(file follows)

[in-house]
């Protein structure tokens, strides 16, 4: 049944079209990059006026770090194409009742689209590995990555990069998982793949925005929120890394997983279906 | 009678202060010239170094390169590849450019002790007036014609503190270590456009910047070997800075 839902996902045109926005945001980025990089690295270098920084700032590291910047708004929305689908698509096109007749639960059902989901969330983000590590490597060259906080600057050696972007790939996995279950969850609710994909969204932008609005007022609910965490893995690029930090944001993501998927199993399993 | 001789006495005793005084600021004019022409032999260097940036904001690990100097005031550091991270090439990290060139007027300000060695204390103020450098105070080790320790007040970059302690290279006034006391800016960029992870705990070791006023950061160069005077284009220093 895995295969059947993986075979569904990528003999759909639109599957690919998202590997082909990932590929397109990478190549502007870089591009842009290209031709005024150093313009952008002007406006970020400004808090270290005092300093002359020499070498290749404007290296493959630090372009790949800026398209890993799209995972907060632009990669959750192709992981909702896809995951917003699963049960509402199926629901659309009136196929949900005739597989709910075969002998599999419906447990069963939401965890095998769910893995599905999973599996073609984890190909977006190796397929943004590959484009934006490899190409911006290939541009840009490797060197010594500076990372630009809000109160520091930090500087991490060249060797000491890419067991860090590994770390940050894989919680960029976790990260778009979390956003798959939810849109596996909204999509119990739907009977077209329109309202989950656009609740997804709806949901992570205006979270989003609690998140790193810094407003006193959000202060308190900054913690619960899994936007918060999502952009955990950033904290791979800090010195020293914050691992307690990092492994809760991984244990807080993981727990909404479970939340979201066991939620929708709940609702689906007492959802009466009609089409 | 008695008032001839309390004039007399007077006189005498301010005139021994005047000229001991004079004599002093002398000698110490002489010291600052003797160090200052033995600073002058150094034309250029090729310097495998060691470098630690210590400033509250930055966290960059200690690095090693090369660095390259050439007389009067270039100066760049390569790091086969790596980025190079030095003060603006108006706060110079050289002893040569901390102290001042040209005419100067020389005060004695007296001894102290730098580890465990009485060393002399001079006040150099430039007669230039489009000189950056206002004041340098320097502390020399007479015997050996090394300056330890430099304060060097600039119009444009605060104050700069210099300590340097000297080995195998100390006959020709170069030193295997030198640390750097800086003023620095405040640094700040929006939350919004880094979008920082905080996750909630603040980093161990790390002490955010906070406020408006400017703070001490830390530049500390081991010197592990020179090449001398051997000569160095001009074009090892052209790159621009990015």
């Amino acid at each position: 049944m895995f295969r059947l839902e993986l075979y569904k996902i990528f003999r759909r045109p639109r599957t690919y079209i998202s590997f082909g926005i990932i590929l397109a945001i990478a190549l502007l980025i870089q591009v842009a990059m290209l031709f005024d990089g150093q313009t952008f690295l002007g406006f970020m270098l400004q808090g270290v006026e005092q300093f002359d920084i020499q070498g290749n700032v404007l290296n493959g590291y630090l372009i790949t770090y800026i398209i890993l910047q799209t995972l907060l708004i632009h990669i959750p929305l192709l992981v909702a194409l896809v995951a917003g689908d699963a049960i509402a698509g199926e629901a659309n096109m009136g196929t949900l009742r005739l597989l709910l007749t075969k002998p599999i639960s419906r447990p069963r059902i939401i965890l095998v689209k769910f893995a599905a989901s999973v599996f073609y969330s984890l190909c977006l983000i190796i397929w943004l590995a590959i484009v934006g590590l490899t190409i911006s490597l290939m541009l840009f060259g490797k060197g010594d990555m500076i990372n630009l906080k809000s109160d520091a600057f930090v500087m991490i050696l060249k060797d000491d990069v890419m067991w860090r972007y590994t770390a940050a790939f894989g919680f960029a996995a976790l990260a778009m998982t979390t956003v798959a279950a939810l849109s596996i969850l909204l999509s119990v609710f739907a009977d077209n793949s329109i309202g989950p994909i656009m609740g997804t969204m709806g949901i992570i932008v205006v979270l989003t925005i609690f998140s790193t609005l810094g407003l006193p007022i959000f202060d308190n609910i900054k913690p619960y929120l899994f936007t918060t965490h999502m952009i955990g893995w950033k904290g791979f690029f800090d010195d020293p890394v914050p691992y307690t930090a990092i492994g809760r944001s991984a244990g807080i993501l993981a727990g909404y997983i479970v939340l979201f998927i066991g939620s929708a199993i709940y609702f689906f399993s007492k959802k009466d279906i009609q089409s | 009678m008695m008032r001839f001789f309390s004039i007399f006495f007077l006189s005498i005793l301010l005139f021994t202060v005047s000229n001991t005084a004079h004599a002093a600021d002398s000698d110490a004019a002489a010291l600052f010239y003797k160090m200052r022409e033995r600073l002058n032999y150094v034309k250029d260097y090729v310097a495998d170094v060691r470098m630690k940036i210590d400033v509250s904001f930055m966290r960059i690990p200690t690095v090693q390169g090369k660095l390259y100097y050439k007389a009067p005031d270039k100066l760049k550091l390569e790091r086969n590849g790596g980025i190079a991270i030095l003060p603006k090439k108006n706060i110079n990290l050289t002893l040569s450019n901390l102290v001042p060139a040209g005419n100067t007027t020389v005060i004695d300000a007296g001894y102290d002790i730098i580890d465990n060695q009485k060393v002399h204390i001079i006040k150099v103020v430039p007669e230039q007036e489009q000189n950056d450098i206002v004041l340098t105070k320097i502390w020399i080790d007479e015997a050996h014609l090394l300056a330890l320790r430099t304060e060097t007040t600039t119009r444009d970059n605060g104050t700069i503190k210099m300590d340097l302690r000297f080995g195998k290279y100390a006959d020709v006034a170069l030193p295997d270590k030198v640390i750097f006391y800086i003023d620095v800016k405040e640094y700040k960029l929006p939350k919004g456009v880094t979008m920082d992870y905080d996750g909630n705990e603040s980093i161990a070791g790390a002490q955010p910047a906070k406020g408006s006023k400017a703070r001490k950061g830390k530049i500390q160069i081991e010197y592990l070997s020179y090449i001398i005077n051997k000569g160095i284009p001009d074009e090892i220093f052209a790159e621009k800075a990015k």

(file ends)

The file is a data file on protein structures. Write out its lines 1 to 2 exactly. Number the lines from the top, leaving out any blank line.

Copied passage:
[in-house]
């Protein structure tokens, strides 16, 4: 049944079209990059006026770090194409009742689209590995990555990069998982793949925005929120890394997983279906 | 009678202060010239170094390169590849450019002790007036014609503190270590456009910047070997800075 839902996902045109926005945001980025990089690295270098920084700032590291910047708004929305689908698509096109007749639960059902989901969330983000590590490597060259906080600057050696972007790939996995279950969850609710994909969204932008609005007022609910965490893995690029930090944001993501998927199993399993 | 001789006495005793005084600021004019022409032999260097940036904001690990100097005031550091991270090439990290060139007027300000060695204390103020450098105070080790320790007040970059302690290279006034006391800016960029992870705990070791006023950061160069005077284009220093 895995295969059947993986075979569904990528003999759909639109599957690919998202590997082909990932590929397109990478190549502007870089591009842009290209031709005024150093313009952008002007406006970020400004808090270290005092300093002359020499070498290749404007290296493959630090372009790949800026398209890993799209995972907060632009990669959750192709992981909702896809995951917003699963049960509402199926629901659309009136196929949900005739597989709910075969002998599999419906447990069963939401965890095998769910893995599905999973599996073609984890190909977006190796397929943004590959484009934006490899190409911006290939541009840009490797060197010594500076990372630009809000109160520091930090500087991490060249060797000491890419067991860090590994770390940050894989919680960029976790990260778009979390956003798959939810849109596996909204999509119990739907009977077209329109309202989950656009609740997804709806949901992570205006979270989003609690998140790193810094407003006193959000202060308190900054913690619960899994936007918060999502952009955990950033904290791979800090010195020293914050691992307690990092492994809760991984244990807080993981727990909404479970939340979201066991939620929708709940609702689906007492959802009466009609089409 | 008695008032001839309390004039007399007077006189005498301010005139021994005047000229001991004079004599002093002398000698110490002489010291600052003797160090200052033995600073002058150094034309250029090729310097495998060691470098630690210590400033509250930055966290960059200690690095090693090369660095390259050439007389009067270039100066760049390569790091086969790596980025190079030095003060603006108006706060110079050289002893040569901390102290001042040209005419100067020389005060004695007296001894102290730098580890465990009485060393002399001079006040150099430039007669230039489009000189950056206002004041340098320097502390020399007479015997050996090394300056330890430099304060060097600039119009444009605060104050700069210099300590340097000297080995195998100390006959020709170069030193295997030198640390750097800086003023620095405040640094700040929006939350919004880094979008920082905080996750909630603040980093161990790390002490955010906070406020408006400017703070001490830390530049500390081991010197592990020179090449001398051997000569160095001009074009090892052209790159621009990015």